I use debian preseed and install my systems via PXE in 5 minutes. Of course I tell it not to install any software, so that is part of the reason it installs quickly. The other part being that it doesn't have to ask questions. We could get that time down a bunch by throwing away compatibility with 90% of the hardware. Solaris on Sun hardware used to install relatively quickly, and was very reliable (in some ways) because they always knew what hardware was there.

Honestly, on a workstation boot time is 1000% more important to me than install time. If windows 8 takes 45 minutes to install and boots in 3 seconds then fine, I'll accept a windows update if I'm not doing anything at the moment. If Linux can install in 5 minutes but takes 2 minutes to reboot then I don't want to reboot. Which is fine unless I'm using a laptop..

Comment Re:um (Score 5, Interesting) 121

The core melted a hole through the ground deep enough to hit the water table where it exploded on contact with water, then caused a steam explosion that was so powerful some of the material hit the jet stream. The heat continued causing hydrogen build up and further hydrogen explosions.

They tried to pour molten lead into the cavity but that just boiled and caused the radioactive steam to also carry lead vapor as well, making it even more toxic. So they gave up and filled it in with concrete. No one has any idea how large the whole was, if there was a chamber at the bottom from the water reservoir or multiple explosions. I don't find it the least bit suspicious that the amount of concrete poured into a random unexplored hole in the midst of the greatest man made disaster in history might be a bit off.

Please cite sources for the core melting through to the water table. Accounts that I've seen say the steam explosions are from the cooling loop and secondary explosions are due to hydrogen. Most of the dispersal was due to the fire which burned for days.

Comment Re: Hybrids (Score 1) 193

Hybrids use their batteries much less than pure electric cars. Hence their batteries are smaller and cheaper.

Different kinds of batteries too. Rather than a deep cycle full discharge you're only using the battery when accelerating and recharging it when braking. They need to consider this when designing the battery system. Although I don't think anyone does, you could use giant capacitors instead of true batteries since that is how you're using them for energy storage. If you did use capacitors I think the reliability would go up but the fire/explosion risk might go up too, so maybe that is why they don't do it.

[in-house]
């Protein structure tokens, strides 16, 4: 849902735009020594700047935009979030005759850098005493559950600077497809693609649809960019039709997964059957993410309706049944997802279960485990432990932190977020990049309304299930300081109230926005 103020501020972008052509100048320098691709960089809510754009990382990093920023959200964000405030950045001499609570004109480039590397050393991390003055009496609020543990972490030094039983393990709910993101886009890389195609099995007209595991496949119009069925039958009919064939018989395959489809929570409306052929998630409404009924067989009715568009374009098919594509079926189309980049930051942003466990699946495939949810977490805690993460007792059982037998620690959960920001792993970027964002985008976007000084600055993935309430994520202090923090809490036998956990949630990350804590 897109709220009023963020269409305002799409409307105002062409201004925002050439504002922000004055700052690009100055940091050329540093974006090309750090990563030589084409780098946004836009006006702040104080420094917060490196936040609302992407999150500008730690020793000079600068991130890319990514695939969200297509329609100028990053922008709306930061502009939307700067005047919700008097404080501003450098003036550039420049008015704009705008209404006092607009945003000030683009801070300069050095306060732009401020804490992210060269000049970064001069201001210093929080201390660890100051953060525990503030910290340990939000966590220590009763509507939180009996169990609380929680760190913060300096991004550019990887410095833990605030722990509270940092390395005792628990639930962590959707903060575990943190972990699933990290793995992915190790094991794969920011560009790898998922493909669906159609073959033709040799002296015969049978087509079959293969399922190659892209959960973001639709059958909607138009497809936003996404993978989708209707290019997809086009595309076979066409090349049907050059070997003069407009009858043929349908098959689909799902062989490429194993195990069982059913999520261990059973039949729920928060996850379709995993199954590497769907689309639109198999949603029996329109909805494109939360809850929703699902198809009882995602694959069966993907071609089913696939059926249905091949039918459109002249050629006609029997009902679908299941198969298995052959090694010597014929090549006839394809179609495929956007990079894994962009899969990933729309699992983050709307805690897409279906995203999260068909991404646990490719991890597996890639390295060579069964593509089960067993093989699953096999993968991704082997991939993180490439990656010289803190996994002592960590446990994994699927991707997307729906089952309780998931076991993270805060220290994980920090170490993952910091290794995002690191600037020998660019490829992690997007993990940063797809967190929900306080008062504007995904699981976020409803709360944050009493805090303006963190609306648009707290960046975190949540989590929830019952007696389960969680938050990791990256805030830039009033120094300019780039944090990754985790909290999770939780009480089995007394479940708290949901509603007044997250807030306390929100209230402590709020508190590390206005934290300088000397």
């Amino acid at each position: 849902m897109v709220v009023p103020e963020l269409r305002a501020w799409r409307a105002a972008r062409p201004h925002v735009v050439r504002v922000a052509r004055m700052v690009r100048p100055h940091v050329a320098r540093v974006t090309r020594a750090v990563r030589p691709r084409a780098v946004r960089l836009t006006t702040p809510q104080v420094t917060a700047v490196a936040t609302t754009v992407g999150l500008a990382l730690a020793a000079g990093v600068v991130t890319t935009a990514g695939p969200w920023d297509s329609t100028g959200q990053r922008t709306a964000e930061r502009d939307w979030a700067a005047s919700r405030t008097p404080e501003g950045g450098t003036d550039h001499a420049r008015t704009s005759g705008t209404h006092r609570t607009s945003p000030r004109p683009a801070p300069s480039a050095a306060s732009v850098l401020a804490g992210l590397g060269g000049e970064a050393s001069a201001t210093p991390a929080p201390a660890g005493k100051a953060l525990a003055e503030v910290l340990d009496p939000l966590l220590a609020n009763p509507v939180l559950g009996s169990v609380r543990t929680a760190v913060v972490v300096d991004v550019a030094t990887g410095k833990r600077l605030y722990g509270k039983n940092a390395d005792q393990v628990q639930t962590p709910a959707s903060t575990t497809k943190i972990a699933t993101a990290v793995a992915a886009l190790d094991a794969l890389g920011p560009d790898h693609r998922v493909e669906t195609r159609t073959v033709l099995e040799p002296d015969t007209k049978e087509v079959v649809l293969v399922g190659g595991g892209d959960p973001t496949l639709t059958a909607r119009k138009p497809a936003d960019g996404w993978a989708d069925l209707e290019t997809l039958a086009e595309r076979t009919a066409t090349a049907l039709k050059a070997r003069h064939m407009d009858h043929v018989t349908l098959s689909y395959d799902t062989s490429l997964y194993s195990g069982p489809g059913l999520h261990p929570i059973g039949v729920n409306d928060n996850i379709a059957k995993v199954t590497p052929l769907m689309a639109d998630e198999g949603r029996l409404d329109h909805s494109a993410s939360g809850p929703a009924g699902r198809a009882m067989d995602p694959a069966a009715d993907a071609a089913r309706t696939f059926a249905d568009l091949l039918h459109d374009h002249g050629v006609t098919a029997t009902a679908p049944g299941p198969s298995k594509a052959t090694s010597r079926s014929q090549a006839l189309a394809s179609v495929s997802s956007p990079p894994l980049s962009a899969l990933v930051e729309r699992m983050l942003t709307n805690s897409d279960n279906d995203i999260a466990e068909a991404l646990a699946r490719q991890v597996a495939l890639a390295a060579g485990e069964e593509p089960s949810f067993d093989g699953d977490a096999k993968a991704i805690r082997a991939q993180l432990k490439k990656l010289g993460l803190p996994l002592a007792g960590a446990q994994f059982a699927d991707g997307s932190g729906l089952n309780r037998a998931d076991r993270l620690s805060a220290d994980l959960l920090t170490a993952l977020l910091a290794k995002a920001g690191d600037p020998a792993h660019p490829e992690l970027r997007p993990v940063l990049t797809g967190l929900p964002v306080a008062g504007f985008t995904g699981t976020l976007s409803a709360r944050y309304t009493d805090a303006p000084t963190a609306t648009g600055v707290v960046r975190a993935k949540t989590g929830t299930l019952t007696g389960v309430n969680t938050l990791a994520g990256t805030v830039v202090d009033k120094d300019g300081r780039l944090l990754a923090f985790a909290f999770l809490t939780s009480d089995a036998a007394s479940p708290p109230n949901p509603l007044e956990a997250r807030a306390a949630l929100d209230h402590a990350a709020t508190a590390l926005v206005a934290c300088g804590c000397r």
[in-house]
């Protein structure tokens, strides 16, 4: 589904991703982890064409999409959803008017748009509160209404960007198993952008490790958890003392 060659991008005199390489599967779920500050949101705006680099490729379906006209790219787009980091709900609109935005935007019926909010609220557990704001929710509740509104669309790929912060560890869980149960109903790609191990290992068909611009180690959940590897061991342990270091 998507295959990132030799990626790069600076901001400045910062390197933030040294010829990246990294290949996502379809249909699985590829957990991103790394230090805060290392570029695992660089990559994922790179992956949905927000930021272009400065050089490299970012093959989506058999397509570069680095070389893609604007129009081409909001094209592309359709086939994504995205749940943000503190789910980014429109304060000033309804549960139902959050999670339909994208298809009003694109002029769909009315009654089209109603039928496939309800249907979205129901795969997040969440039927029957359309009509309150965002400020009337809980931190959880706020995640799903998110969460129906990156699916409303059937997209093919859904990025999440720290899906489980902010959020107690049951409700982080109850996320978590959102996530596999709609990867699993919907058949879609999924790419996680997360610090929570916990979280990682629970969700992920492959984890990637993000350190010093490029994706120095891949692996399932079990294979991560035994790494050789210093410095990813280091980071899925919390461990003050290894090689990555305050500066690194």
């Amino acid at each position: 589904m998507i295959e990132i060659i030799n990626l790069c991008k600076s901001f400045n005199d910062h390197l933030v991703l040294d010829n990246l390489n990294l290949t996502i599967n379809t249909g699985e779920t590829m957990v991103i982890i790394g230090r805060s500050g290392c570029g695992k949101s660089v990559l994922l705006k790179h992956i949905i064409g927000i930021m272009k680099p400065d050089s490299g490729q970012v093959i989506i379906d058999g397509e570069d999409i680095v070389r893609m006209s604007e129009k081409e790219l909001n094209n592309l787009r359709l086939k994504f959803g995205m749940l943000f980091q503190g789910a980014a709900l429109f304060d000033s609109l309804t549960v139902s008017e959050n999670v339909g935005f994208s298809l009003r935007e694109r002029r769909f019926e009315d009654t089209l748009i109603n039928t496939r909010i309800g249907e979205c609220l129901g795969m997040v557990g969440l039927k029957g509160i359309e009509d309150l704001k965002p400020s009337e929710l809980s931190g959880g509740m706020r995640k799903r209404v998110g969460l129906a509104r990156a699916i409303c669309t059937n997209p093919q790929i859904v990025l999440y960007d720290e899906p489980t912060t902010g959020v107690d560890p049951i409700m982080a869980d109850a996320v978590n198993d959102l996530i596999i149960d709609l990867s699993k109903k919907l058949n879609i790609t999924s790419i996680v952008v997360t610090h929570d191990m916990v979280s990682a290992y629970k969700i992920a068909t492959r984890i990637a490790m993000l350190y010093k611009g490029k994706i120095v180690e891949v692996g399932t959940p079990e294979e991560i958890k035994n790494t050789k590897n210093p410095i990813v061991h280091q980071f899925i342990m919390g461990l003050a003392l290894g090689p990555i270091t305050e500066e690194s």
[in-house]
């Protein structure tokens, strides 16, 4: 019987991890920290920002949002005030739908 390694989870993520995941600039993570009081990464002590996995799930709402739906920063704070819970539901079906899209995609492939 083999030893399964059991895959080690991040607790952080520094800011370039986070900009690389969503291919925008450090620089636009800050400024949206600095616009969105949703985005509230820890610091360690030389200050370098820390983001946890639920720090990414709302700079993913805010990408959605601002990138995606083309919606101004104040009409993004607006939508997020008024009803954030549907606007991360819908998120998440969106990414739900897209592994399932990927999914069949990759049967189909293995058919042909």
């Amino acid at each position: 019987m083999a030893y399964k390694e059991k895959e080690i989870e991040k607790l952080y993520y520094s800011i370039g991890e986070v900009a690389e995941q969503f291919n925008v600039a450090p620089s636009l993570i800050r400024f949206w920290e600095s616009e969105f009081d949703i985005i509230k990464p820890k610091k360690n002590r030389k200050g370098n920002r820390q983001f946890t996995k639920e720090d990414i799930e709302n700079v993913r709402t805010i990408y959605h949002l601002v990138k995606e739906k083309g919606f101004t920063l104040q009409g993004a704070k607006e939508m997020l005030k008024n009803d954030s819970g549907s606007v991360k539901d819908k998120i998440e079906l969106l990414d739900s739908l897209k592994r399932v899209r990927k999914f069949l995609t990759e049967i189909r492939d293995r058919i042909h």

Some strange hybrids like one of the Ferrari's uses a compressed air cylinder instead of batteries. You could also use a flywheel but then you've got gyroscopic forces on the car. London's subway trains use hills as an energy recovery mechanism. They go up a hill when pulling into a station (slowing down) and go down a hill when pulling out (speeding up). Not practical for a car but kinda neat.

Comment Re:Summary. (Score 1) 301

I would like to see performance numbers on who's malloc is terrible anyway. This was true in ancient times on some systems, to the point where people specifically did what they're doing, but I haven't profiled it in forever and I always assumed it had gone away.

I'm wondering if they cargo-culted their allocator, or if their software just happens to be old enough to fall in that range of things that ran on junky hardware from long ago. It's one of those things where if you're going to leave it in then it should be extensively documented. Not "some systems are slow" but "these exact systems have problems"

Comment Re:What about maintenance costs? (Score 2) 102

While I don't doubt your experiences were sucky, I think this could be overcome if they designed the computers and the datacenter with it in mind. You could make the boards be pullable cards from above. Depending on the size of the chassis they might use a robot crane to retrieve the cards or it might be by hand (the crane would mean the entire datacenter floor could be liquid and the cards would be brought to a place where they could be serviced without messing up the place)

As far as the plumbing getting in the way, I imagine that would be something they would have to address before this became practical. Most of it could be routed according to purpose so it doesn't obstruct but if the CPU board needed active cooling I think there would be more problems like you described.

If it saves enough money people will do it no matter the mess. They might make sealed pods that need to be sent back to the manufacturer for repair.

Comment Re:Seems pretty different, not a gesture (Score 3, Informative) 408

That seems like grasping at straws. The fact of the matter is we've all used sliders in real life. Air conditioner controls on old cars being a good example. Apple took a concept everyone understood and made a modern look to it, but it could still be a virtual representation of a physical slider.

What needs to be asked is if this patent brought anything to the table or is it superfluous? My question isn't if sliders are innovative since they obviously are not, but is the concept of "slide to unlock your phone" innovative?

I could say no but I'd be lying if I didn't think they might have a case there. From what I remember the iphone was the first slide-to-unlock phone, and now all the smartphones seem to have it.

Comment Sounds like a RC plane not a drone (Score 5, Informative) 178

If it's subject to interference caused by someone broadcasting on the same channel and it can't compensate for it by switching channels or in some way authenticate it's control traffic, then it's a poorly designed toy and shouldn't be used commercially.

Reading the article:

"Operators of all unmanned drones used in a commercial capacity are required to be certified.
Neither Mr Abrams nor his business appear on the list of the 92 operators certified nationally."

So it sounds like he should be charged with some form of negligence if that is applicable to Australia. In the US the FAA would also probably be fining him.